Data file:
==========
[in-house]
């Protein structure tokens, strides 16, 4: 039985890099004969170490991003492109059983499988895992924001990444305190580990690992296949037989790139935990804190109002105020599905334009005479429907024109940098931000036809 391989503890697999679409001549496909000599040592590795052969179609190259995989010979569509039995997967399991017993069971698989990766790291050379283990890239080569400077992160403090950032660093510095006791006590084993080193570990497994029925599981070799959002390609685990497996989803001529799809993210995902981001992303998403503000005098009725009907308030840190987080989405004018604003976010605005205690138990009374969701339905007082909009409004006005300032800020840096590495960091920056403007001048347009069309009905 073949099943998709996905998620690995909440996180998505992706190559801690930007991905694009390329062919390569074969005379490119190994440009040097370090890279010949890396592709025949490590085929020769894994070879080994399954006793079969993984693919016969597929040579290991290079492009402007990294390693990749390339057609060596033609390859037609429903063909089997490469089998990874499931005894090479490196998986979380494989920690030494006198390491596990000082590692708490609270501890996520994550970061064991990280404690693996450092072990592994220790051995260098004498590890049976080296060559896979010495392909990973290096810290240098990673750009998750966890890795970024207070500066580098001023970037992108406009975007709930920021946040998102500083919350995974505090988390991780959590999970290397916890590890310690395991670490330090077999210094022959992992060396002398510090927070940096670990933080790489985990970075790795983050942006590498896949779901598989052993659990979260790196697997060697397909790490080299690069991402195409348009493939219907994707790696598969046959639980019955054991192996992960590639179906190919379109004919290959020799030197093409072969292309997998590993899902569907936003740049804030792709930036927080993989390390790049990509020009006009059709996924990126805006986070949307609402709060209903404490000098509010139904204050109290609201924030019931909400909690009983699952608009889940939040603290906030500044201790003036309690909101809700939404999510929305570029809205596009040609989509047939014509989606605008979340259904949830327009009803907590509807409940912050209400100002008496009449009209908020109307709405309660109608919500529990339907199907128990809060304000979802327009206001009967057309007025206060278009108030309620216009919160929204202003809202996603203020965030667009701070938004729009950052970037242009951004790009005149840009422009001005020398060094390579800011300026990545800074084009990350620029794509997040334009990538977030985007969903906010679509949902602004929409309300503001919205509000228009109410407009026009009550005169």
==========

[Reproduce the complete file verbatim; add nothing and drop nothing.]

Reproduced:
[in-house]
């Protein structure tokens, strides 16, 4: 039985890099004969170490991003492109059983499988895992924001990444305190580990690992296949037989790139935990804190109002105020599905334009005479429907024109940098931000036809 391989503890697999679409001549496909000599040592590795052969179609190259995989010979569509039995997967399991017993069971698989990766790291050379283990890239080569400077992160403090950032660093510095006791006590084993080193570990497994029925599981070799959002390609685990497996989803001529799809993210995902981001992303998403503000005098009725009907308030840190987080989405004018604003976010605005205690138990009374969701339905007082909009409004006005300032800020840096590495960091920056403007001048347009069309009905 073949099943998709996905998620690995909440996180998505992706190559801690930007991905694009390329062919390569074969005379490119190994440009040097370090890279010949890396592709025949490590085929020769894994070879080994399954006793079969993984693919016969597929040579290991290079492009402007990294390693990749390339057609060596033609390859037609429903063909089997490469089998990874499931005894090479490196998986979380494989920690030494006198390491596990000082590692708490609270501890996520994550970061064991990280404690693996450092072990592994220790051995260098004498590890049976080296060559896979010495392909990973290096810290240098990673750009998750966890890795970024207070500066580098001023970037992108406009975007709930920021946040998102500083919350995974505090988390991780959590999970290397916890590890310690395991670490330090077999210094022959992992060396002398510090927070940096670990933080790489985990970075790795983050942006590498896949779901598989052993659990979260790196697997060697397909790490080299690069991402195409348009493939219907994707790696598969046959639980019955054991192996992960590639179906190919379109004919290959020799030197093409072969292309997998590993899902569907936003740049804030792709930036927080993989390390790049990509020009006009059709996924990126805006986070949307609402709060209903404490000098509010139904204050109290609201924030019931909400909690009983699952608009889940939040603290906030500044201790003036309690909101809700939404999510929305570029809205596009040609989509047939014509989606605008979340259904949830327009009803907590509807409940912050209400100002008496009449009209908020109307709405309660109608919500529990339907199907128990809060304000979802327009206001009967057309007025206060278009108030309620216009919160929204202003809202996603203020965030667009701070938004729009950052970037242009951004790009005149840009422009001005020398060094390579800011300026990545800074084009990350620029794509997040334009990538977030985007969903906010679509949902602004929409309300503001919205509000228009109410407009026009009550005169």